In case you have not heard, the images of the 1940 US census are being released on Monday April 2nd. Those images will be made available to indexers who will transcribe the information on the census into an indexing form. The index will allow you to search for your ancestors (and maybe yourself) online and bring up the image you need. The1940Census.com website says, “Unlike previous census years, images of the 1940 US Census will be made available as free digital images.” This wonderful opportunity has been made possible by the joint efforts of ArchivesTM, FamilySearchTM and findmypast.comTM as well as NGS, FGS, and APG.
It is not too late to sign up to be an indexer. Just go to The1940Census.com website and fill in the form. They only need your email address and your first and last name. If you like, you can declare your favorite state to index. With enough volunteers, they anticipate the completion by the end of the year. This project is a perfect example of “Many hands make light work”.
To get a feel for the indexing process in general, go to FamilySearch.org and click on the Indexing link at the top of the screen or click this link. www.familysearch.org/volunteer/indexing Once you get to the screen, click the “Test drive” button. The highlighted field makes is very easy to know where you should look for the information you need to enter. It is a miracle that we have the technology that makes this so easy.
While you are on that page, you may want to look at what other records are being indexed. If you click the “More” link at the bottom of the list of current projects, you will see two simulations of the 1940 US census records so you can practice. This is to help you be better prepared for the actual work of indexing the 1940 US census.
Some people fret over the responsibility of accurately deciphering the handwriting while they do the indexing. Certainly, that is important but you will not be the sole indexer of any page. The accuracy of the indexes is based upon more than one person indexing each record. The most simplistic explanation is that if each indexer puts the same information into the data field, then it is thought to be correct. If indexers put something different into the field, an arbitrator looks at the record and compares it to what was entered by the indexers and the “correct” information is accepted.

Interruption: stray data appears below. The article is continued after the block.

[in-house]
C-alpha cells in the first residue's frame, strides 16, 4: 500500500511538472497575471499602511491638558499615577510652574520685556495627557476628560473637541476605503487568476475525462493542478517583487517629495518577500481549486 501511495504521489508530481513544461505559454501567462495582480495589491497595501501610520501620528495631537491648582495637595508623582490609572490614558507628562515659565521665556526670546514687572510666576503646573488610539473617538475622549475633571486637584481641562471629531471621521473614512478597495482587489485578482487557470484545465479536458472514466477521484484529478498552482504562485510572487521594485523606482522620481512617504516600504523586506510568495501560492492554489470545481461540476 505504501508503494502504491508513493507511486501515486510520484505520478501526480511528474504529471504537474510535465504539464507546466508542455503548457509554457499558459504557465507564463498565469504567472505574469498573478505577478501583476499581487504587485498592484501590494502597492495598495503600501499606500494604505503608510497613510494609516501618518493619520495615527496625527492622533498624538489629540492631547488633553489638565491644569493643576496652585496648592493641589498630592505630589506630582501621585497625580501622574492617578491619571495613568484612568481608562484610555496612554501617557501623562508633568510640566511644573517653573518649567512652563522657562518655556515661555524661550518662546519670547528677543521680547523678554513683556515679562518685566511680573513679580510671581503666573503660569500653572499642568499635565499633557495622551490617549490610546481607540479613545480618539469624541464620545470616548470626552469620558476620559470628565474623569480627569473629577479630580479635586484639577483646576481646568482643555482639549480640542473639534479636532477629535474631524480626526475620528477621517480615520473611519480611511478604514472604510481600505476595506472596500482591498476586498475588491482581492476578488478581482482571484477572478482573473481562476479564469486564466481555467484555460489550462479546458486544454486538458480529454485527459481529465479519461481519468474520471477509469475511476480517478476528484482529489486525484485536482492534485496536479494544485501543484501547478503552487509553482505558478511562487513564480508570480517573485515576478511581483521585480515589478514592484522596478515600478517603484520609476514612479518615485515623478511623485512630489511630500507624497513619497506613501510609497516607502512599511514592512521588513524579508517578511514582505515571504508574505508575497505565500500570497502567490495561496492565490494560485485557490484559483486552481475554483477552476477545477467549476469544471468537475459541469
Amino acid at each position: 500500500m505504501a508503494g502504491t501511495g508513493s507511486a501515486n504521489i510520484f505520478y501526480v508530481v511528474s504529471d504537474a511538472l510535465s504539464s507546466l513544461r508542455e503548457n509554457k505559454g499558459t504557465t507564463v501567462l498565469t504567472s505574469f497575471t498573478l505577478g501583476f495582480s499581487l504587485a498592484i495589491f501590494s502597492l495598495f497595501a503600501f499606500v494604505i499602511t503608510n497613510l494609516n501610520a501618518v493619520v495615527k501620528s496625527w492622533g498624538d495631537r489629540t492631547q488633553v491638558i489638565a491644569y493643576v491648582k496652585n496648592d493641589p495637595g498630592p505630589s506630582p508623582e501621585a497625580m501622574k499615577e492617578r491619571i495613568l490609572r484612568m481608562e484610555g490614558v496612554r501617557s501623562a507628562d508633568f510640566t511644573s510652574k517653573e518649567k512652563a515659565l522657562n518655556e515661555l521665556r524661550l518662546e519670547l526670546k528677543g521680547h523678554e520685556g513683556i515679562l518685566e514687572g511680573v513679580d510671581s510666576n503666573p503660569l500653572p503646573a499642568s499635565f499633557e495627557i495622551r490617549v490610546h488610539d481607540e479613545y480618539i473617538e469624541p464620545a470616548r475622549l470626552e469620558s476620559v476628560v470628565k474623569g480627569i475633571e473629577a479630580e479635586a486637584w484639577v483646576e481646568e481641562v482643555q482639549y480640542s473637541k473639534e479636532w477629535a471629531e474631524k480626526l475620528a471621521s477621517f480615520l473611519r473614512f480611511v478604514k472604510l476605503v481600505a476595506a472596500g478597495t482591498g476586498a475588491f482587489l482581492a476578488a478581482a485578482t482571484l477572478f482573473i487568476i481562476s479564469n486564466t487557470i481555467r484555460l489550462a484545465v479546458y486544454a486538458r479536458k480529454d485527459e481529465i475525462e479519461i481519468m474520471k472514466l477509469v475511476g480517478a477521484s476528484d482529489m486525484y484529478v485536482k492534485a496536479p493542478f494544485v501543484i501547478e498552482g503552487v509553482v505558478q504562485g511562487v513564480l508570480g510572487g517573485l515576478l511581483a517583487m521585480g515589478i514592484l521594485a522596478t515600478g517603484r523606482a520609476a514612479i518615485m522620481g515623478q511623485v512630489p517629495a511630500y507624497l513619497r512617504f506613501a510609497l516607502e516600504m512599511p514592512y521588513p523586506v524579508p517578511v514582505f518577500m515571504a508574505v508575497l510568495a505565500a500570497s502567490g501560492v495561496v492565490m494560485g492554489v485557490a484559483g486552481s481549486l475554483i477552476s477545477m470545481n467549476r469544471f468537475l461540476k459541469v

Even if the index perfectly reflects what the census taker wrote, it does not insure that the name will be spelled correctly or that the data on the census record will be perfect. The giver of the information may not have been illiterate so the census taker would do their best to enter the name based upon how it was pronounced. How would you spell a name that sounds like Hah-dah-me-o? Would you come up with Jaramillo? If you heard someone pronounce his child’s name as Elner, would you know it was Eleanor or think it was Elmer? Therefore, we may still have to be creative as we search for our family but the index will make the job a lot easier.
The images will be available to the public beginning 9:00 AM Eastern April 2, 2012 at http://1940census.archives.gov/ They will not be indexed but you can access them and search for your family by location or enumeration district . This will be more work but if you do not want to wait for the index this can be done. If everyone works together it should not be too long until the indexes are ready.
I am grateful that we are given the opportunity to help with such a big project and that it is a cooperative effort. To each of you who works on this project, THANK YOU!
March 30, 2012
Filed under: 1940 US Census